Ideally, you want your muscles to be strong throughout their length. Anyone playing sport of any kind, should incorporate some sort of hamstring strengthening into a weekly routine. There are exercises that have been proven through clinical trials to reduce the risk of hamstring injury, called the L-protocol (Askling) and Nordic hamstring strengthening. These are advanced exercises, and we’d recommend you get instruction from a trainer or physical therapist before trying them at home alone.
5. GIVE YOURSELF TIME TO RECOVER
Muscles are more likely to strain if they are fatigued. Fatigue can be a normal thing that occurs during a training session or match, but it could also be cumulative fatigue that creeps up on your muscular system over several weeks as your training increases. To counter cumulative fatigue, you need to utilise simple recovery strategies to give your body the best environment to heal and adapt to exercise. It’s important to remember that you still benefit from exercise when you are resting as your body builds on its strength. Simple recovery strategies include
- good nutrition
- cold water immersion (ice baths) or simply swimming and walking in a cold pool; and sleep.
- Regular massage can also form an important part of the recovery process and can help combat muscle fatigue while maintaining tissue health.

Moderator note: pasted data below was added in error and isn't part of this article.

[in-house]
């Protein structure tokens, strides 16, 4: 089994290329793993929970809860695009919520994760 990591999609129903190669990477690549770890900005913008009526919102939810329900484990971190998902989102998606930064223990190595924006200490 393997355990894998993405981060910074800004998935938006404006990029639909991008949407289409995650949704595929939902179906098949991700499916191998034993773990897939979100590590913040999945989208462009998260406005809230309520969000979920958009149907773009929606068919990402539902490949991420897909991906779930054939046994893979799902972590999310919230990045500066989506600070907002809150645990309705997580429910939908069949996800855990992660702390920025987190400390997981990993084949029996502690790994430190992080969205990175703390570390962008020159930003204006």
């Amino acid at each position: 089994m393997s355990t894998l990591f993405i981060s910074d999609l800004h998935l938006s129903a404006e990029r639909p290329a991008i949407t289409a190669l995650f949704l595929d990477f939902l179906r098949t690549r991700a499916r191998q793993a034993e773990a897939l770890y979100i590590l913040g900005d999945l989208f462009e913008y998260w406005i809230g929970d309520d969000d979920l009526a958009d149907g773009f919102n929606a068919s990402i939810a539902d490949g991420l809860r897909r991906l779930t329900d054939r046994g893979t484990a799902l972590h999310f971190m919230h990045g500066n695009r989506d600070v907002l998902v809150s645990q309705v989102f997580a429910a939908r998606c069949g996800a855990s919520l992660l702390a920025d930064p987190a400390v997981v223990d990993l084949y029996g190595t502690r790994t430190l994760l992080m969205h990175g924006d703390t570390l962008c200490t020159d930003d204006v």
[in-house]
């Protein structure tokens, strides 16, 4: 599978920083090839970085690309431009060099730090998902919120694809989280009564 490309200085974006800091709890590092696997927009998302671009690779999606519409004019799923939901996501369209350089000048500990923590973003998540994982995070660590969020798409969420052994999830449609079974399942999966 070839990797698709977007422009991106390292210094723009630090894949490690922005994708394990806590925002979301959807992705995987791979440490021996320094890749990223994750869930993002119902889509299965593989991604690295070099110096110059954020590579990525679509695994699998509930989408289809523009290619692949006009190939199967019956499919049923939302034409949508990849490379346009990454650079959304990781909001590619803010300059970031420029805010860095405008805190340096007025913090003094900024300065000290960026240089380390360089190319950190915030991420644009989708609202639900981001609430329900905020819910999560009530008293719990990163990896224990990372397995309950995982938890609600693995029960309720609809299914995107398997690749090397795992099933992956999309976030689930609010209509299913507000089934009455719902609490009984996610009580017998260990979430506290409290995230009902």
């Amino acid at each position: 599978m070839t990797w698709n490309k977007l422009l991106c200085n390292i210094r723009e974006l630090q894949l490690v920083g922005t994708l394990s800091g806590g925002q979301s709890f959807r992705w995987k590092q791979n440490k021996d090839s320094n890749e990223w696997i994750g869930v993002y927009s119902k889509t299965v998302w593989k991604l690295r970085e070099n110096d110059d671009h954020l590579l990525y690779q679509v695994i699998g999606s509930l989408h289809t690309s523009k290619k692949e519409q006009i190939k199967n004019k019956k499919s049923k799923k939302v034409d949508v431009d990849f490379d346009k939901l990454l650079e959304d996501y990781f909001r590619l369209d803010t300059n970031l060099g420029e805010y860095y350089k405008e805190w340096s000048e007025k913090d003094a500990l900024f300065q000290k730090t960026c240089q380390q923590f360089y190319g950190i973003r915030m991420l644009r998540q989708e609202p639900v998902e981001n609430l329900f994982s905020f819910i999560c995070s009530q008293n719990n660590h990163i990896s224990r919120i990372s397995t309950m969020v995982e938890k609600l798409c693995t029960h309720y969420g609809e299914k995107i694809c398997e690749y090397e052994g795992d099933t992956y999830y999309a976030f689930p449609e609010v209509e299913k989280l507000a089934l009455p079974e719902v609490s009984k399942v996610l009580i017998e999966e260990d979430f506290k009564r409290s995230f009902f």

6. DON’T SKIP THE WARM-UP
When starting a bout of exercise your body needs to make several adjustments. These include:
- increasing your breathing and heart rate
- accelerating the energy-releasing reactions in the muscles
- ipmroving blood flow to the muscles to supply them with more oxygen and to remove waste products.
These adjustments do not occur straight away but require a few minutes to reach the necessary levels. So, the purpose of a warm-up is to encourage these adjustments to occur gradually, by starting your exercise session at an easy level and increasing the intensity gradually.
This is not a static warmup ie. standing still and doing a few stretches, it requires an increase in blood flow. It could include exercises like a brisk walk or jog with some running or agility drills, running sideways, intermittent sprints or running backwards, as well as some stretches and nerve glides to ready the muscle and the nervous system for the demands you are about to ask of it.
Recent studies have shown that a proper warm-up (FIFA 11+ warm up programme for Football) significantly reduced the number of injuries over a season.
7. THE NORDIC HAMSTRING CURL
This is a highly specific exercise targeted at strengthening your hamstring muscle. It is probably one of the most researched rehabilitation exercise protocols over the past 10 years. Research has shown that using this exercise preventatively can reduce injury rate by as much as 80%. The exercise works the hamstring eccentrically – which means the muscle is working hard (contracting) whilst it is lengthening (stretching).
Eccentric training is a keyway to strengthen the muscle as it is also one of its weak points when injuries often occur!
Remember the Nordic Hamstring Curl may be the Holy Grail of hamstring injury and rehabilitation, but the hamstring muscle never works in isolation! Any exercise programmes should include holistic strength training to the lower limb, pelvis and back.
THE LAST WORD
If you are currently having trouble with your hamstrings, then your Osteopath can offer treatment and advice. If you suffer a hamstring strain at any point, the first thing to do is to apply the RICE method (rest, ice, compression, and elevation) and then contact your Osteopath to get you moving in the right direction as soon as possible.